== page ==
In all well designed, efficient flows, work related communication between entities happen only when it is absolutely needed and it happens in the most efficient way.

You need to gain the habit of improving things that are not part of your product code, in order to gain more time on actually working on your product.

Step back and ask yourself why those questions exist ? Is it:

  • Bad tooling ?
    • How am I going to fill this expense form ?
  • Bad IT infrastructure
    • I can’t access x from y, how do you do it?
  • Bad documentation
    • Where is our visual guidelines for printed material?
  • Dependencies between people
    • My team mate whom I work together for a certain task lives 6 timezones away!
  • Conflict of interest between groups that need to cooperate for a task that is interesting only one party
    • I need department x to do y, but they have zero interest since there is nothing in it for them
  • Laziness or incapability
    • Hey, I copy pasted this and it says syntax error at line 56, can you look at it?

The next step should be eliminating the reason why this question actually exists, so that it will not be asked anymore.

If the reason is personal issues like the last example, you may need to part the ways eventually, if the person doesn’t improve himself to stop being distractor for other people for no valid reason.

This is a huge journey so don’t try to digest it all at once. You will be in a better shape after every eliminated question. One question at a time. This can be one of your Kaizen activities.

But avoid this one big mistake that many companies fall in to:

Dumping Everything In the Intranet Is NOT a Solution

Many companies tend to solve operational efficiency problems by documenting everything in the intranet and assuming everybody will read everything all the time.

This never works.

Documenting things that can be solved by technology doesn’t solve the efficiency problem. It only allows leadership to blame employees for not reading everything.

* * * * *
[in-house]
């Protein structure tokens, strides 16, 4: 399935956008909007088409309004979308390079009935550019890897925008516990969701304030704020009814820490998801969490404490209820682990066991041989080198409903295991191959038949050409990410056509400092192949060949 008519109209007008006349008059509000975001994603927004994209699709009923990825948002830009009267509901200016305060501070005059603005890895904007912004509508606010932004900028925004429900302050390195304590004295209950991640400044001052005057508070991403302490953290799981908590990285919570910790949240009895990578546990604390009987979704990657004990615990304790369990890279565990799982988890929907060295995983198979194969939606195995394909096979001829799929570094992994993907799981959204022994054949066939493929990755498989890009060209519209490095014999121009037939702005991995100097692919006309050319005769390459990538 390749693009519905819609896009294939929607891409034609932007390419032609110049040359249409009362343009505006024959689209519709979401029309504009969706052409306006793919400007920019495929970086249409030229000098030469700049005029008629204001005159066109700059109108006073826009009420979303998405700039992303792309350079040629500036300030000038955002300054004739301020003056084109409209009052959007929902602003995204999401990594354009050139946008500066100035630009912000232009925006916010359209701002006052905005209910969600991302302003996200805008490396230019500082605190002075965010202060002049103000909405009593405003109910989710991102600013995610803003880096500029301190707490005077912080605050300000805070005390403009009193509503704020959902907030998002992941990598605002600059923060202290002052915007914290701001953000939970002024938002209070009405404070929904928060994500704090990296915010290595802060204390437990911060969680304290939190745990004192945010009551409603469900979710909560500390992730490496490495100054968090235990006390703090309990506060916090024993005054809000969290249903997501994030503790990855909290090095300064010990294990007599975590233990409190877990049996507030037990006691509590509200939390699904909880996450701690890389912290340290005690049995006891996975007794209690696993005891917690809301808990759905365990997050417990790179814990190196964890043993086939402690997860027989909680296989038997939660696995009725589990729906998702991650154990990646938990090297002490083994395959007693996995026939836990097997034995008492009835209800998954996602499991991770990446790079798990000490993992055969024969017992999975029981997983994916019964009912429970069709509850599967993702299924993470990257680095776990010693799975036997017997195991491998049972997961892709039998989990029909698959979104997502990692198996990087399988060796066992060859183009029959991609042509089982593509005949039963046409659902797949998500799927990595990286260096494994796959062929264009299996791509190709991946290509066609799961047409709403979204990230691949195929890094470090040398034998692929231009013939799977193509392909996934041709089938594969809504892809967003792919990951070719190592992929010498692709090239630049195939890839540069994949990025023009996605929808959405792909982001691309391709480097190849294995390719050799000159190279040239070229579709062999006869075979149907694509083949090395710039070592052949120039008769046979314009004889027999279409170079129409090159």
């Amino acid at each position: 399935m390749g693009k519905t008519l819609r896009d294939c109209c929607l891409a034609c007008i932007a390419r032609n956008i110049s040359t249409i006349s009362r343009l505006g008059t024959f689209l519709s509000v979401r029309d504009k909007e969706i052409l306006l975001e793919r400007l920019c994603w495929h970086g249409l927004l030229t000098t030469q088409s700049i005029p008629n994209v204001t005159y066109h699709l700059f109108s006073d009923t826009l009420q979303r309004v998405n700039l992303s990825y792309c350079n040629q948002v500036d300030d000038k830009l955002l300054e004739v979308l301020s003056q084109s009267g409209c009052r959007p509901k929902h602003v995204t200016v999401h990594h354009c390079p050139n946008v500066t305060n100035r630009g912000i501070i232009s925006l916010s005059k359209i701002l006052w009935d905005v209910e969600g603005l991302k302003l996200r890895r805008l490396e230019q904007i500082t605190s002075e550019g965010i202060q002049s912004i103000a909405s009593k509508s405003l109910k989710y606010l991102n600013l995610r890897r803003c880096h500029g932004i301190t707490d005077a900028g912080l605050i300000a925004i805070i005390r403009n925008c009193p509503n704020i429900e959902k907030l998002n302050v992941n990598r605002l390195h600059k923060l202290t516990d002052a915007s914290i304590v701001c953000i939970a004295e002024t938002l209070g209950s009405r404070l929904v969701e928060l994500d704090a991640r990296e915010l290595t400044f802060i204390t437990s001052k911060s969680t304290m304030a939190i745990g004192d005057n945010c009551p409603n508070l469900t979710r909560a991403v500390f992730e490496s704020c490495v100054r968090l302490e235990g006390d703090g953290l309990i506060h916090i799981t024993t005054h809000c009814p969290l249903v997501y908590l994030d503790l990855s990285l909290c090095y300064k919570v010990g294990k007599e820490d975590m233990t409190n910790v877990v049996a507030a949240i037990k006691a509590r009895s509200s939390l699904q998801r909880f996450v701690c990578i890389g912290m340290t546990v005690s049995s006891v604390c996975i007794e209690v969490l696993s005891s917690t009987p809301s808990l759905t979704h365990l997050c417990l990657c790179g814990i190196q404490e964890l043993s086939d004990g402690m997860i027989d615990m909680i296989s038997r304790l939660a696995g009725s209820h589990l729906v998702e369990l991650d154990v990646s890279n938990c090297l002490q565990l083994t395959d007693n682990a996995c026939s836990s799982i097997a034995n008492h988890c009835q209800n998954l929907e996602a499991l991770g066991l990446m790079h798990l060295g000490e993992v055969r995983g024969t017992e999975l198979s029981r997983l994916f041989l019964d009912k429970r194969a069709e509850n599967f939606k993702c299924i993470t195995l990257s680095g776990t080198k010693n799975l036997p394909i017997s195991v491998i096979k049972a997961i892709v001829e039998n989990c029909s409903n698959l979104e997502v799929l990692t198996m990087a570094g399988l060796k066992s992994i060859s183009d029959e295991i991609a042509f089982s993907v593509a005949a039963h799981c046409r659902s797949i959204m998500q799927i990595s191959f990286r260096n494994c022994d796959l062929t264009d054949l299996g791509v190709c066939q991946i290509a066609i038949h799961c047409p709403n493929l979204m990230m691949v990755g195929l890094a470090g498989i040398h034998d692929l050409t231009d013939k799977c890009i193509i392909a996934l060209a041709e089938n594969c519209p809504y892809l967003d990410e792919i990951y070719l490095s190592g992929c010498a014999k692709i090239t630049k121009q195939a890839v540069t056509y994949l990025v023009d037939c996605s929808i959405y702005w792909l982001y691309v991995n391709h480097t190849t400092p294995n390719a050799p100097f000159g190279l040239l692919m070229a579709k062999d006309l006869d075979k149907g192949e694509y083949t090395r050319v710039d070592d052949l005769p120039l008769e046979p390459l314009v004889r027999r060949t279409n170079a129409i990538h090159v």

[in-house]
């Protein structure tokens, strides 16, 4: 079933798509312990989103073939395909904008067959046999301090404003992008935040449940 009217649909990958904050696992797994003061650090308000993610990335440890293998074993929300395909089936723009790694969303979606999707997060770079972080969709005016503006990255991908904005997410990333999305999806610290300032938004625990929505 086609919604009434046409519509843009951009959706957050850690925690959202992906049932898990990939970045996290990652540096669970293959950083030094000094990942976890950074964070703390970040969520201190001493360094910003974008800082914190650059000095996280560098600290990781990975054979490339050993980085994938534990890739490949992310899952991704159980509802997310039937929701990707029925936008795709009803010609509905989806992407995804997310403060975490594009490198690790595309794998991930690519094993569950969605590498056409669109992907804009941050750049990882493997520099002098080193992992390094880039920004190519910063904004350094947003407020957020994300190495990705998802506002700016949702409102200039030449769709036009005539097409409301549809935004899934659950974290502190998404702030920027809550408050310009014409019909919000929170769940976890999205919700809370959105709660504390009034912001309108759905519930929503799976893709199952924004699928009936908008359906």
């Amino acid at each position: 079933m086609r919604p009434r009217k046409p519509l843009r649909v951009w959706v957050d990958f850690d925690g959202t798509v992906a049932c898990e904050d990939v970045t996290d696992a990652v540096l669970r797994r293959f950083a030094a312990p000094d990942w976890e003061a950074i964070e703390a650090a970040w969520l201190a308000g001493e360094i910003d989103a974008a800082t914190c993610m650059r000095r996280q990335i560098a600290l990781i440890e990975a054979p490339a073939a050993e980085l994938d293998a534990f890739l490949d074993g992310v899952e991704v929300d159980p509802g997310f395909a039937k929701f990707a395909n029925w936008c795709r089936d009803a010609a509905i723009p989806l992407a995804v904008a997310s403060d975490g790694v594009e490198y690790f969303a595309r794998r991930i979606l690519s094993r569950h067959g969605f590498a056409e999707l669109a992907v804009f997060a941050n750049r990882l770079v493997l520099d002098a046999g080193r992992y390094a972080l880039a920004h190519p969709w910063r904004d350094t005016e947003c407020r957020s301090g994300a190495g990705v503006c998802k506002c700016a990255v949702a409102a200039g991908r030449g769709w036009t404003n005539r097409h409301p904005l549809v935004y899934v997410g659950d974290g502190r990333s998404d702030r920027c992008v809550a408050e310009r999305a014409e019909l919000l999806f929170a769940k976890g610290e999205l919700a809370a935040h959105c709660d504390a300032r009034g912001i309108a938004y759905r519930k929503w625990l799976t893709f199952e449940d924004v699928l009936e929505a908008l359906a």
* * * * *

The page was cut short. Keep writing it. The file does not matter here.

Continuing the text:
Don’t fall in to this trap. Target the root cause of the problem, whatever it is.

Avoidable Communication as a Form of Waste

In Lean Software Development you would seek to eliminate waste, in order to become more efficient with your limited resources.

Time is one those resources, and avoidable communication is a form of waste that steals from your limited time. Unfortunately people focus too much on the product itself and forget improving other areas that also affect the customer value.

If the assembly line in the example was run by mindset of many software companies that fail optimizing communication, people would have focused on encouraging engineers to communicate more and more, read hundres of pages of guidelines, instead of making the assembly robot easier to operate.

In the end, customers usually don’t pay companies to spend hours in chats and emails. Spending more time on chatting, mailing, conferencing just for the sake of it, doesn’t make your product/service better.

Final, tangible changes that actually reach customers make the difference.

If you could achieve the same business result with zero communication, you wouldn’t waste your time with it.

That is why you should always look out for improvements that will remove the burden of avoidable communication from your value flow so people don’t disrupt each other for simple reasons.

Many serious production lines have clever optimizations to reduce the inefficiencies and waste of time. Sometimes, the design of an engineer’s suit can become a huge improvement when it is scaled out. An improvement that saves 10 mins per day, will save 33 hours on 200 work days. Imagine the scale of gain for 1000 engineers.

Conclusion

Software industry has a lot to learn from our history of production optimization and operational efficiency. Avoidable communication is just another type of waste whose elimination will let you have more time to spend on creating customer value.

Therefore, it is important to reduce the need for communication, while using latest technologies to improve the quality of the necessary communication.